How I failed miserably on the Great Himalayan Cycling Trip!

Monday, April 16, 2012

It will be almost a year to the tragedy this July, the Himalayan Cycling trip tragedy. If not a tragedy I can only call it a farce. Now when I look back and think of the things that I did, I was wondering what the hell I was thinking anyway.

That's my bike taking rest as I click, and fellow team member going ahead.

The power of a bored mind and a crazy idea is way too great than you and I can fathom. When I was done having all kinds of crazy adventures and the adrenaline wasn't rising high enough, I decided it was time to do something a notch above my usual crazy adventure scale. Out of all the things thrown at me through "The Wall" on facebook, I somehow managed to pickup cycling as my next adventure. Because a friend or two unwittingly posted a video or two on mountain biking, I assumed "The Universe" was telling me something, I was so glad I finally communicated with the Universe, under the guise of listening to my heart I was actually listening to Facebook! 

Well it could've been the funniest thing if not for the other things that went awry on the trip. Spirits were flying high, I put together an awesome team, printed T-shirts with a logo that I personally made, then we went shopping for the missing gear, learned how pack/unpack bikes, transport them and a lot of other things. Well it seems what I forgot in all this was that to bike in the Himalayas, you just don't need some branded imported bikes and stuff. You also need some stamina and strength. Before I fall flat on my nose, let me brag, even if it lasts just for a second.

I have taken pride in the fact that I have never ever entered a gym or went through any sort of physical training so far in my life. Only the treks that I have done are about as much training as I get. I am not even regular on those treks these days because I if I don't write on my blog or publish a photo, the world will end, no seriously! So I was so busy planning the routes, shopping, bragging everywhere of the Great Himalayan Cycling Trip, that I totally forgot to train for the trip, at all! Well this could've been the only funny thing, if not for the other things.

So when we assembled the bikes back and started cycling one evening, I felt the head wind to be far greater than expected, the weight of the backpack on the cycle to be pulling me back and the smallest gradient to be much more daunting. I thought I was just too tired today and I will get used to it. Either that or my body hadn’t acclimatized yet, we were cycling at an altitude of 3800meters directly. Next day when I was feeling terribly weak, the saner thing to do would’ve been to take a bus and go to the next camp, but no, I am the mighty Neelima, how can I give up already, so I went ahead cycling. Only to fall sick immediately, my body temperature was rising and my heart was beating so fast and loud it could be heard back in Bangalore.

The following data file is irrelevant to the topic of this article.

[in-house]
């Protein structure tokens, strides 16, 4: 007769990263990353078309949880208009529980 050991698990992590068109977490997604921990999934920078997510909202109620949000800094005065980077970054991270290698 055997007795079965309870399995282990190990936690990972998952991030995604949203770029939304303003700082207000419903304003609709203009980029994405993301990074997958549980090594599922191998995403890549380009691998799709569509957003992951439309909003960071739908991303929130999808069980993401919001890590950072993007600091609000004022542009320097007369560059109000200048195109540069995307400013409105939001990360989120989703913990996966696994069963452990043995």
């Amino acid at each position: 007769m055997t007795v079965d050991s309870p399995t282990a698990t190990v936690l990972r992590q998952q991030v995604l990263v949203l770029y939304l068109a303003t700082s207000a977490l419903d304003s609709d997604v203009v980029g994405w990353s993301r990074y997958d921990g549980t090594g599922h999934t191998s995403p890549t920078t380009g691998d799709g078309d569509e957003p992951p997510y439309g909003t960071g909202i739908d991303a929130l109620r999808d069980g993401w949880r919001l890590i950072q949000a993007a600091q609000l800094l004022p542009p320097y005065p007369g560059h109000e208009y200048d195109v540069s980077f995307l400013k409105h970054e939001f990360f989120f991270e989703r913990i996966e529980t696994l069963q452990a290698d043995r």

We took rest for a day alright then did some major offroading on a new route, which got me excited. I was still sick but was determined too, I fell, tumbled, got up, and went ahead for the next 12 kms. It was good fun. We continued the ride for another 40kms which was good fun too and I finished the day on the bike.

The next few days everything I did was just a trigger for something that could go horribly wrong. While still struggling with fever and a mild case of common cold, we sat one night to have chilled beer in the cold night. Only after I gulped down one entire bottle, the brilliant mind of mine shouted “Hey, shouldn’t you be having something warm for your cold?” But the damage was done already. Next day, the four of us were so hungover we couldn’t get out of the bed till evening! Days later when I was telling my story to a German, he stopped me and said “So you were planning on biking for two weeks in Himalayas and then summiting a 6000 meter peak and this is how you were keeping yourself fit?” Hmmm. Good question!

After advising everyone on the team a thousand times about the importance of taking care of your health in the Himalayas, to me it deemed fit to disregard my own advice. By now I was royally sick. Sick enough that I needed some support to walk long but I still managed. I hitchhiked my way to the subsequent camps while the boys rode and joined me every evening.